As we slowly dig out from under the subprime crisis and the ensuing financial meltdown I thought it would be interesting to take a look back and point out someone not often connected with these events. For over 20 years I had the privilege of working for two of the greatest minds in real estate finance, Kenneth Leventhal and Stan Ross. Even today, more than a decade after their official retirements, they are revered as pioneers who helped lead the residential construction industry from post-World War II mom and pop builders starting the construction boom for returning veterans into players on Wall Street, and who advised all segments of the real estate industry through decades of development and evolution.
About 20 years ago Messrs. Leventhal and Ross invented something called the multi-builder mortgage backed bond. This enabled small residential builders, who had been required to tie up valuable capital in seller financing for their homebuyers, to access the public capital markets. Publicly issued debt would be secured by these seller financed mortgages of multiple homebuilders, permitting these builders to cash out and move on to their next project. Of course, if you're really smart, you'll realize this was the start of the securitization of real estate debt, so in a way Leventhal and Ross could be considered to be the Godfathers of the financial meltdown. But really, making Wall Street financing available available to small builders was unquestionably a good thing for these builders, and the subsequent subprime crisis merely shows that even the best ideas may be abused and turned into implements of evil.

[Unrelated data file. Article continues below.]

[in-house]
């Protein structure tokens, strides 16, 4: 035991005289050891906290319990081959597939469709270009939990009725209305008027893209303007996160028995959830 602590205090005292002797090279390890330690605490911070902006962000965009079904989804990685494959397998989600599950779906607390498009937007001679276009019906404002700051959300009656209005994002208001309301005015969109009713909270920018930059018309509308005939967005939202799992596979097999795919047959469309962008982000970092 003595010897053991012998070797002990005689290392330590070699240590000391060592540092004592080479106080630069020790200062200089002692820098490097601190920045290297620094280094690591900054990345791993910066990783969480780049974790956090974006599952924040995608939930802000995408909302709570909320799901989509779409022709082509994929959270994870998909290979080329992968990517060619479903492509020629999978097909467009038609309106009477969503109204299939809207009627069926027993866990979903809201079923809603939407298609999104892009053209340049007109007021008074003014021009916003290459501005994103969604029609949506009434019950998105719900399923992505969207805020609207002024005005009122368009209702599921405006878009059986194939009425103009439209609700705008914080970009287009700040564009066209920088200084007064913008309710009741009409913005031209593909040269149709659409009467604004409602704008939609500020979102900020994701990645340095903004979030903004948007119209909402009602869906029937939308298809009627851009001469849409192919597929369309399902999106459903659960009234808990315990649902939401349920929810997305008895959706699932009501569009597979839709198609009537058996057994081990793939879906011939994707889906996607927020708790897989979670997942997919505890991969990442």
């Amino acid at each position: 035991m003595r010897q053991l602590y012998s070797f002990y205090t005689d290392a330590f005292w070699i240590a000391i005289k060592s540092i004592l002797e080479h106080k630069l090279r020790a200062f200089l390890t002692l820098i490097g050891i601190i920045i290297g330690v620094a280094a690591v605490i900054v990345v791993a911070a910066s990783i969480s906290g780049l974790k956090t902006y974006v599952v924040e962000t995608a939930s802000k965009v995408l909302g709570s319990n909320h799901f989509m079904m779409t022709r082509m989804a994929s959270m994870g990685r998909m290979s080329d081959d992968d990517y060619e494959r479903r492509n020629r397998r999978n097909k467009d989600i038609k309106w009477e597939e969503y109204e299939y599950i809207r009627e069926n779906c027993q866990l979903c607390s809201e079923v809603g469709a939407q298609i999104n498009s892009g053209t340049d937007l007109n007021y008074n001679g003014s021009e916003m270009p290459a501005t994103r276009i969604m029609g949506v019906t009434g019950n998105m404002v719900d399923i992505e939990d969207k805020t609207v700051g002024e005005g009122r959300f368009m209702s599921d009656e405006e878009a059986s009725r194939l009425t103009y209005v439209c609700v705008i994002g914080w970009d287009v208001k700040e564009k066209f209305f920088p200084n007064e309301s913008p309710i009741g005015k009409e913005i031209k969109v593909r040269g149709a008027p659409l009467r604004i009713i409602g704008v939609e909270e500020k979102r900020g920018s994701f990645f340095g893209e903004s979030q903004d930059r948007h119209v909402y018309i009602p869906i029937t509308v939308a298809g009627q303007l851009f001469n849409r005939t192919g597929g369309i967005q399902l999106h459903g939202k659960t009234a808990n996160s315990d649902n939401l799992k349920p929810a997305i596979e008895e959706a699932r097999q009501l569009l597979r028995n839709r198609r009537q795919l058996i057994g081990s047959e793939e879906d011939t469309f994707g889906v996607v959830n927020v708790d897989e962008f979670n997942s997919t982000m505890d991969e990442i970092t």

With this in mind, I asked Kenneth Leventhal where he thought things went wrong. Interestingly, he pointed the finger at President Clinton. He traces the whole subprime disaster to the Clinton administration's push to make home ownership available to low income taxpayers requiring minimal down payments. In hindsight, this indeed appears to be the start of it all, and I don't know why this hasn't been more widely acknowledged that it has been. Historically, to buy a home, a prospective homebuyer needed to make a 20 percent down payment. I put down almost 30 percent when I bought my first home. Yes, there were FHA/VA low down programs in the past, but actively targeting a group of homebuyers who were likely to default probably was not a good thing, despite the noble goal of home ownership for all. Of course, President Clinton was gone for quite a while before things blew up, so that's probably why he didn't get the blame. In a climate where home prices were escalating rapidly, after just one or two years of home ownership, the no down/low down homebuyer had his 20 percent equity and everything was hunky dory. Personally I became at least a little worried when I discovered that there were virtually no residential properties in the city of Los Angeles, not even in the worst neighborhoods of South L.A. or East L.A., that were selling for less than $400,000. Or when I read the quote in the newspaper of a Los Angeles homeowner who said he had no need to save any money because he was "sleeping in his piggybank." Or when houses in places like Adelanto and Murietta were rising to the same price level as properties in Los Angeles.
The most striking thing about the subprime meltdown and financial crisis was that it played out over such a long time. It was clear there was a big problem with subprime mortgages over three years ago. Yet amid Citbank's announcement of loan loss reserves for subprime loans back in 2007, the Dow Jones Industrials marched past the 14,000 mark. The subprime problem, everybody said, was just a temporary problem. Boy, were they wrong.